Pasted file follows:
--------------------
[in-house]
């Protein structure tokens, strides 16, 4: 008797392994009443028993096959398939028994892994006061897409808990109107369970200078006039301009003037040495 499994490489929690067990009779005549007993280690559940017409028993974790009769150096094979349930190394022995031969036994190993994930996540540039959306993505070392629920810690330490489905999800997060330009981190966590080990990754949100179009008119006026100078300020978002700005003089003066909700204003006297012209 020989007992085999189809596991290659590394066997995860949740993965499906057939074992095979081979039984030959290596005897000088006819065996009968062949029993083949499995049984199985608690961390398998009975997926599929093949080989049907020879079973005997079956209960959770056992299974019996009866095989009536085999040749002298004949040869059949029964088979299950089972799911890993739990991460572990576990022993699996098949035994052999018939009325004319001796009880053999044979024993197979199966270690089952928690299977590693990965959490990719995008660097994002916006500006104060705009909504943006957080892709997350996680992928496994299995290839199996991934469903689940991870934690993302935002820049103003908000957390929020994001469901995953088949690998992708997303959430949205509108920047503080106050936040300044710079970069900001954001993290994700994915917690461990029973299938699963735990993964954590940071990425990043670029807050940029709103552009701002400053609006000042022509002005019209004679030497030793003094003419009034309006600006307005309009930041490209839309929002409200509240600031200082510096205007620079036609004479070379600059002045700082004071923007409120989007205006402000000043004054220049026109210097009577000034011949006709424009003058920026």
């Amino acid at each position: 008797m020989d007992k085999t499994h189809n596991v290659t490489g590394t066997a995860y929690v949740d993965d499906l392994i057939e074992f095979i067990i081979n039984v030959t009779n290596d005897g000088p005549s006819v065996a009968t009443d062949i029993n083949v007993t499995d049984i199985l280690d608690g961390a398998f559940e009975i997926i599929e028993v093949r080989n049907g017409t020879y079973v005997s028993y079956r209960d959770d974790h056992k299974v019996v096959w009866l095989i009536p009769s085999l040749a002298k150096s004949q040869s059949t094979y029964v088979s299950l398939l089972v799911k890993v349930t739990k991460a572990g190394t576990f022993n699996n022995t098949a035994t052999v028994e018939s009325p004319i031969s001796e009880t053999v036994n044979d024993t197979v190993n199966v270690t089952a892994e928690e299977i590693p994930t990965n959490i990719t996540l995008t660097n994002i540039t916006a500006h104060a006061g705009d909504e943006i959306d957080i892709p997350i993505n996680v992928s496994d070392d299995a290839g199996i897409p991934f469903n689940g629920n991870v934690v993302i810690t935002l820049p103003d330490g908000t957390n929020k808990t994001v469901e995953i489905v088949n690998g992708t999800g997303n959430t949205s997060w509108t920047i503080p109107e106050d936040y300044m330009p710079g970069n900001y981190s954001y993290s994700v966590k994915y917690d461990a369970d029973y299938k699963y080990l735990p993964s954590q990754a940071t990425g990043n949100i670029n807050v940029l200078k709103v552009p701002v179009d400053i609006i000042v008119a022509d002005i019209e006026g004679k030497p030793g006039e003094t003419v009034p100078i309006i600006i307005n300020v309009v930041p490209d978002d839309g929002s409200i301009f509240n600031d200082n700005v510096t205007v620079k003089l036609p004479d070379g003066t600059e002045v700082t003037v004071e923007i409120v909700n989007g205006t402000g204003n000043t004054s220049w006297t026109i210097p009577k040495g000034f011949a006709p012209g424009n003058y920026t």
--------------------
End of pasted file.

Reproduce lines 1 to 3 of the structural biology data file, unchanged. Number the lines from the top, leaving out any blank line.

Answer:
[in-house]
């Protein structure tokens, strides 16, 4: 008797392994009443028993096959398939028994892994006061897409808990109107369970200078006039301009003037040495 499994490489929690067990009779005549007993280690559940017409028993974790009769150096094979349930190394022995031969036994190993994930996540540039959306993505070392629920810690330490489905999800997060330009981190966590080990990754949100179009008119006026100078300020978002700005003089003066909700204003006297012209 020989007992085999189809596991290659590394066997995860949740993965499906057939074992095979081979039984030959290596005897000088006819065996009968062949029993083949499995049984199985608690961390398998009975997926599929093949080989049907020879079973005997079956209960959770056992299974019996009866095989009536085999040749002298004949040869059949029964088979299950089972799911890993739990991460572990576990022993699996098949035994052999018939009325004319001796009880053999044979024993197979199966270690089952928690299977590693990965959490990719995008660097994002916006500006104060705009909504943006957080892709997350996680992928496994299995290839199996991934469903689940991870934690993302935002820049103003908000957390929020994001469901995953088949690998992708997303959430949205509108920047503080106050936040300044710079970069900001954001993290994700994915917690461990029973299938699963735990993964954590940071990425990043670029807050940029709103552009701002400053609006000042022509002005019209004679030497030793003094003419009034309006600006307005309009930041490209839309929002409200509240600031200082510096205007620079036609004479070379600059002045700082004071923007409120989007205006402000000043004054220049026109210097009577000034011949006709424009003058920026």
């Amino acid at each position: 008797m020989d007992k085999t499994h189809n596991v290659t490489g590394t066997a995860y929690v949740d993965d499906l392994i057939e074992f095979i067990i081979n039984v030959t009779n290596d005897g000088p005549s006819v065996a009968t009443d062949i029993n083949v007993t499995d049984i199985l280690d608690g961390a398998f559940e009975i997926i599929e028993v093949r080989n049907g017409t020879y079973v005997s028993y079956r209960d959770d974790h056992k299974v019996v096959w009866l095989i009536p009769s085999l040749a002298k150096s004949q040869s059949t094979y029964v088979s299950l398939l089972v799911k890993v349930t739990k991460a572990g190394t576990f022993n699996n022995t098949a035994t052999v028994e018939s009325p004319i031969s001796e009880t053999v036994n044979d024993t197979v190993n199966v270690t089952a892994e928690e299977i590693p994930t990965n959490i990719t996540l995008t660097n994002i540039t916006a500006h104060a006061g705009d909504e943006i959306d957080i892709p997350i993505n996680v992928s496994d070392d299995a290839g199996i897409p991934f469903n689940g629920n991870v934690v993302i810690t935002l820049p103003d330490g908000t957390n929020k808990t994001v469901e995953i489905v088949n690998g992708t999800g997303n959430t949205s997060w509108t920047i503080p109107e106050d936040y300044m330009p710079g970069n900001y981190s954001y993290s994700v966590k994915y917690d461990a369970d029973y299938k699963y080990l735990p993964s954590q990754a940071t990425g990043n949100i670029n807050v940029l200078k709103v552009p701002v179009d400053i609006i000042v008119a022509d002005i019209e006026g004679k030497p030793g006039e003094t003419v009034p100078i309006i600006i307005n300020v309009v930041p490209d978002d839309g929002s409200i301009f509240n600031d200082n700005v510096t205007v620079k003089l036609p004479d070379g003066t600059e002045v700082t003037v004071e923007i409120v909700n989007g205006t402000g204003n000043t004054s220049w006297t026109i210097p009577k040495g000034f011949a006709p012209g424009n003058y920026t």